Location 270 42.190N, 330 07.355E Length 79.6 m
Launch 1 dec 1873 Width 9.8 m
Lost 28 jan 1881 Displacement 1613 ton
Difficulty Average Min Depth 17 m
Current None or light Max Depth 27 m
Night Dive Not possible Lights daytime Not nessecairy
Other points of interest None


The ‘Dunraven’ was built by ‘Mitschel & Company in Newcastle-upon-Tyne’. She was launched in December 1873. Also, the ‘Dunraven’ was a so called ‘iron screw steamer: planked’ just as the Kingston. In short, we place a steam engine on board but it is also we rigged as a Topsail Schooner with two masts. Sailing was cheap are always working. So, a pretty modern and hip ship! However, sailors did not trust those new steam engines for a bit!
The steam engine was developed from around 1840 perfectioned. In the beginning it was with a lot of trial and error but eventually evolved to a more reliable engine. However, sailing was still the main propulsion for ships. Around 1870 it was just in between development. Not only the reliability of the engines was a problem, also the soot of the engine polluted the sails or worst case set them on fire!

The ‘Dunraven’ was set to work at the Bombay route, so between England and India. Strange thing is that the ‘Dunraven’ cannot be found on the Admiralty chart.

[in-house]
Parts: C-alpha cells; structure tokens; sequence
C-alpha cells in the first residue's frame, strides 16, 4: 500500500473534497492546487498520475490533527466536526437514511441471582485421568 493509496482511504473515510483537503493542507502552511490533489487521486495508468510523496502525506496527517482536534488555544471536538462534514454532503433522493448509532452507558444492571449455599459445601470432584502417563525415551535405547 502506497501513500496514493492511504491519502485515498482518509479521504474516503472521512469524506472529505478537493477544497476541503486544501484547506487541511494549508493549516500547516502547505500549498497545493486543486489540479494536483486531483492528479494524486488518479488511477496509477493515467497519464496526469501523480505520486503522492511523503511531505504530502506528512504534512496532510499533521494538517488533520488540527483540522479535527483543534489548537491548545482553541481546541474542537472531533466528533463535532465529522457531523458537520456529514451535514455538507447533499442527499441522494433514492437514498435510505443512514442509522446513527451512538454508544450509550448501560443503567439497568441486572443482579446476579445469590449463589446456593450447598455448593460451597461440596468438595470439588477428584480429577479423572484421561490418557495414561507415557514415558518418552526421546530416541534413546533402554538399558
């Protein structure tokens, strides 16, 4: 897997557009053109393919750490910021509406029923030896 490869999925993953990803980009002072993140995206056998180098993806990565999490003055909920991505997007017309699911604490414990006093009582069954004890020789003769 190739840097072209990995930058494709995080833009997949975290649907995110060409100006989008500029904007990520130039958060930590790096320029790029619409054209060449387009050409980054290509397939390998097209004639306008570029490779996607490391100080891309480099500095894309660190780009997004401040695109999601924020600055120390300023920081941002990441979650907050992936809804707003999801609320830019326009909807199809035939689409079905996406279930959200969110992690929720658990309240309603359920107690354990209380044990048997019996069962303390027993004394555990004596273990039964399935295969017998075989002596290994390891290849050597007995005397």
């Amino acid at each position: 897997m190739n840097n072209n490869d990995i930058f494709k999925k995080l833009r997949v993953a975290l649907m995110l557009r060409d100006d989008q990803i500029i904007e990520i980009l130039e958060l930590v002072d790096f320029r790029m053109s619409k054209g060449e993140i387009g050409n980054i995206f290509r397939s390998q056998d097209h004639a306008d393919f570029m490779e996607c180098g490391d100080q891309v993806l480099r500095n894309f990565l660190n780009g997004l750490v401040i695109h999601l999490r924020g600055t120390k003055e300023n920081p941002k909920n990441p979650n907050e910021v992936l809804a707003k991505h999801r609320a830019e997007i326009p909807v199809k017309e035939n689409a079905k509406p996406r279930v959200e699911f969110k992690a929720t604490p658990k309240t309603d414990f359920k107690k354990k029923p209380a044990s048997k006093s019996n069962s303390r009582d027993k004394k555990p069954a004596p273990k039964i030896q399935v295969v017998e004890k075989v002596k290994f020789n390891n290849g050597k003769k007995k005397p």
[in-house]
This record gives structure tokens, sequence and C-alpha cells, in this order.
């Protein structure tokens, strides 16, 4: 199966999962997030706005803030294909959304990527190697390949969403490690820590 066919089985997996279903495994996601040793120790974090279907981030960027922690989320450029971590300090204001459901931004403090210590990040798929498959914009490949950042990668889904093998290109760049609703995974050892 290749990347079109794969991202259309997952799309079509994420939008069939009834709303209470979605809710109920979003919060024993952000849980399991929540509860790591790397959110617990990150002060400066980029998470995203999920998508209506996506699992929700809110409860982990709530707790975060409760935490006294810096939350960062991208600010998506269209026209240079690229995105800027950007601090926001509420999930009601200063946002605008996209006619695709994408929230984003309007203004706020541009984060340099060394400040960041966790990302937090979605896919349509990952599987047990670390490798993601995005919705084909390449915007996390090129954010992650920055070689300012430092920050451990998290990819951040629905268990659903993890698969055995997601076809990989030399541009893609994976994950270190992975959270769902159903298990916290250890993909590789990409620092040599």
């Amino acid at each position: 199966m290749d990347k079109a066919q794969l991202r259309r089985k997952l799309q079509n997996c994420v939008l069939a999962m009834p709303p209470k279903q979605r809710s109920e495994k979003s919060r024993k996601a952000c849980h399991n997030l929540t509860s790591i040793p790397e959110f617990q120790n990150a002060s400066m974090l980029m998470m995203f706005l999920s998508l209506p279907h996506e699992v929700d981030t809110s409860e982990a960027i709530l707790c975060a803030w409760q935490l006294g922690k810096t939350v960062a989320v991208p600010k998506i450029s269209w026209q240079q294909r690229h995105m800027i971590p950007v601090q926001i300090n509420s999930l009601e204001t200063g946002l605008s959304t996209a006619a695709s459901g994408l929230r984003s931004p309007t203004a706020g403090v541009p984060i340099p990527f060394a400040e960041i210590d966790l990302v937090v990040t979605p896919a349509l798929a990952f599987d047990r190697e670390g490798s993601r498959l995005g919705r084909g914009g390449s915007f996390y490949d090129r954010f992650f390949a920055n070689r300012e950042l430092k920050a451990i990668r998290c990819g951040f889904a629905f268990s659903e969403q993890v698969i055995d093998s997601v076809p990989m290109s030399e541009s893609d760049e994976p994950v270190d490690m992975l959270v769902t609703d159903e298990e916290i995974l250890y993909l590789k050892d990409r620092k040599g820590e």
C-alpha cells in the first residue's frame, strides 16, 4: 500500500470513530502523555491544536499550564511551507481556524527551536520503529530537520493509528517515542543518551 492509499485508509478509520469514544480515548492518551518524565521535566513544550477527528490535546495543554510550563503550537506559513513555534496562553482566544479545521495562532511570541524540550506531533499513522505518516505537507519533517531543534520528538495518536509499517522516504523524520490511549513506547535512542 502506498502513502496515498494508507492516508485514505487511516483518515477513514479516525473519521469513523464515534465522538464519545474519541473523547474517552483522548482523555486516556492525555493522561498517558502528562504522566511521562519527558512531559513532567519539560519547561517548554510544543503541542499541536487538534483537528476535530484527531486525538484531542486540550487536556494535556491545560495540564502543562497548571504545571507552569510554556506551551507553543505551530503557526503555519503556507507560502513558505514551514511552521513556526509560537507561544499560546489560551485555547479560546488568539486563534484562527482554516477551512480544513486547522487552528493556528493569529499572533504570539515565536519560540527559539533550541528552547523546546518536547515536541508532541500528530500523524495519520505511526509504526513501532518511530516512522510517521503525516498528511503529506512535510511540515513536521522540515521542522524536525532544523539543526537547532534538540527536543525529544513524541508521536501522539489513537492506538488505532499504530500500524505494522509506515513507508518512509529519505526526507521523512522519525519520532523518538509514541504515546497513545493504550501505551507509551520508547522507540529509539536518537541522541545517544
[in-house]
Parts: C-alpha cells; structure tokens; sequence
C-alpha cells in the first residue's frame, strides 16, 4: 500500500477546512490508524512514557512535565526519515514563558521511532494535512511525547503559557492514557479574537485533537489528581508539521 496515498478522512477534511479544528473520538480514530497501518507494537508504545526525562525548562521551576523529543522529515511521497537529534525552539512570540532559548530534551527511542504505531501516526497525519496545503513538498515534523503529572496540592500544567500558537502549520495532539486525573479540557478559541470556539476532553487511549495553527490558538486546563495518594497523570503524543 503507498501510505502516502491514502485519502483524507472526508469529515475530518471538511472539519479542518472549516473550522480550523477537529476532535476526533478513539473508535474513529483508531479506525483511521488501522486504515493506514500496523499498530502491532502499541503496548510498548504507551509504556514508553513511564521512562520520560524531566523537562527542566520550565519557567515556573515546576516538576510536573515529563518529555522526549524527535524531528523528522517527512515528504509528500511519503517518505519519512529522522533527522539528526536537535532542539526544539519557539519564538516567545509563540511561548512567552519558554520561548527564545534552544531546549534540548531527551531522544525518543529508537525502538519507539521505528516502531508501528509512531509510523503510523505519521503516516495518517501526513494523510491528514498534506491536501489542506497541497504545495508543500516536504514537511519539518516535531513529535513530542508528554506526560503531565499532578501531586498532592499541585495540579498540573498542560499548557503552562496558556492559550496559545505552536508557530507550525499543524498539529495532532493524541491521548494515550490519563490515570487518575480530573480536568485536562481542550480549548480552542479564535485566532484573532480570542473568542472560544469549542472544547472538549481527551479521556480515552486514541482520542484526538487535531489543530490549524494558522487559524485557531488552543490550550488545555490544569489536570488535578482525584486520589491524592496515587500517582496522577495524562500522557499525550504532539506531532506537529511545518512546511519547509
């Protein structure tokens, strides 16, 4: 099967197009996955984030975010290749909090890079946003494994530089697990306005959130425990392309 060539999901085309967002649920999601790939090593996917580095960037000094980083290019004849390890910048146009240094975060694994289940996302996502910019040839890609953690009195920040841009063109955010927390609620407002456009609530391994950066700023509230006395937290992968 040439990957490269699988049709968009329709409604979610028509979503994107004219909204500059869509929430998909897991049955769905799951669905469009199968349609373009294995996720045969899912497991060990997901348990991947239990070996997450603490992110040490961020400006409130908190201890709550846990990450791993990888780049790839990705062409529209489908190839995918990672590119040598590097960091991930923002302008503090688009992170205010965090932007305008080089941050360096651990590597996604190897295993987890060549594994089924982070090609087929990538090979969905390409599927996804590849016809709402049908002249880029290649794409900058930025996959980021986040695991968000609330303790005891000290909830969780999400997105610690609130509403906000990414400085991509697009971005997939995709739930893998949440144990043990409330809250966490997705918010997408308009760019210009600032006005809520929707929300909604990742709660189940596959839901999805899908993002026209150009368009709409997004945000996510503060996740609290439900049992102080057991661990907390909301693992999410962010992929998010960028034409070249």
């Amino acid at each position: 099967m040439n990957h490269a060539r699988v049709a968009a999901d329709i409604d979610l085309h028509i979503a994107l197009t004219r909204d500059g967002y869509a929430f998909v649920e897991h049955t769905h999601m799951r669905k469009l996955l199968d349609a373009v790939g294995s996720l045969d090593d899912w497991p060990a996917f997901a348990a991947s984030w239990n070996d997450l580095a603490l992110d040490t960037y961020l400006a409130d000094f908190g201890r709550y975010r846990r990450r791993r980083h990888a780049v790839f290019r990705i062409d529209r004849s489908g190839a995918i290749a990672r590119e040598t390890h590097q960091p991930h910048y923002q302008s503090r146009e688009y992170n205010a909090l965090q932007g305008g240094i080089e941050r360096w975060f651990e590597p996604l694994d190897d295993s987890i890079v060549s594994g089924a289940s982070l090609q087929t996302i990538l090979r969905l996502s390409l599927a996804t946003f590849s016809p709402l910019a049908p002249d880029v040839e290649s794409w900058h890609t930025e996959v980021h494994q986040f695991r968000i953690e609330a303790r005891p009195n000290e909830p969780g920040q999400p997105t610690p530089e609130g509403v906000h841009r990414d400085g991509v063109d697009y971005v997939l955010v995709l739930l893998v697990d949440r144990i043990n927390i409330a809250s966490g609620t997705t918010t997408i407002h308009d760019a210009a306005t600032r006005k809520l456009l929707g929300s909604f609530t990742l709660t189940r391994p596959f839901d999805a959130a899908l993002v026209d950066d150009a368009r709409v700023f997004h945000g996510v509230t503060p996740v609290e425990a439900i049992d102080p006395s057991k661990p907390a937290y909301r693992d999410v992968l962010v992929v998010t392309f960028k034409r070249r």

The loss of the Dunraven

On 8 April 1876 the ‘Dunraven’ left Bombay, loaded with ‘general valuable cargo for Liverpool’. The ships log reports on 24 April ‘Weather fine and clear, wind light, smooth wind, no sails set, vessel proceeding at full speed of six knots. Everything seemed fine and at 01:00 the second mate wrote ‘Shadwan Island’ in the log. 50 minutes later a light was reported as ‘Ashrafi Light’, way ahead in the Strait of Gobal.
Unfortunately, he was wrong…

Around 3.40 the ‘Dunraven’ hit the reef at the southern point of the Sinai Peninsula.

The hull was badly damaged. At 7:00 the water reached the engine room and extinguished the fire on the fireplace of the boiler. No power was left to run the pumps and the ‘Dunraven’ was doomed. In the afternoon at 16:00 luckily a dhow come aside to pick up the crew and at 17:00 the ‘Dunraven’ slipped off the reef and sank to its current location.

Diving the Dunraven

Unfortunately, the ‘Dunraven’ is almost complete upside down, with her port side running parallel to the reef.  The minimum depth is 17 meters, the deepest point on 30 meters. The hull is beautifully overgrown with corals at the outside en offers a great diversity of life. The hull itself is broken to pieces. You can enter the hull, but it is advised to do that only at the back side of the ship because of the shape of the hull. It is better to stay outside and peek inside and enjoy the marine life. Be aware of stone fish and lion fish which mostly can be found in or around the wreck.  Midship (use the chimney as a reference point) you can find the engine room with the two big boilers who actually preventing the hull to collapse. Normally you can enjoy big schools of glassfish. From that point on it is possible ti enter the hull land swim to the rear end. Unfortunately, most of the copper parts are long gone with which the ‘Dunraven’ has lost most of its charm. However, still this is a nice wreck to visit some time.


Different hard- and soft corals.


In the wreck and shadow glass fish, lion fish hand stone fish.

Want to read more about this beautifull wreck ? Buy the book from Ned Middleton ISBN9781898162711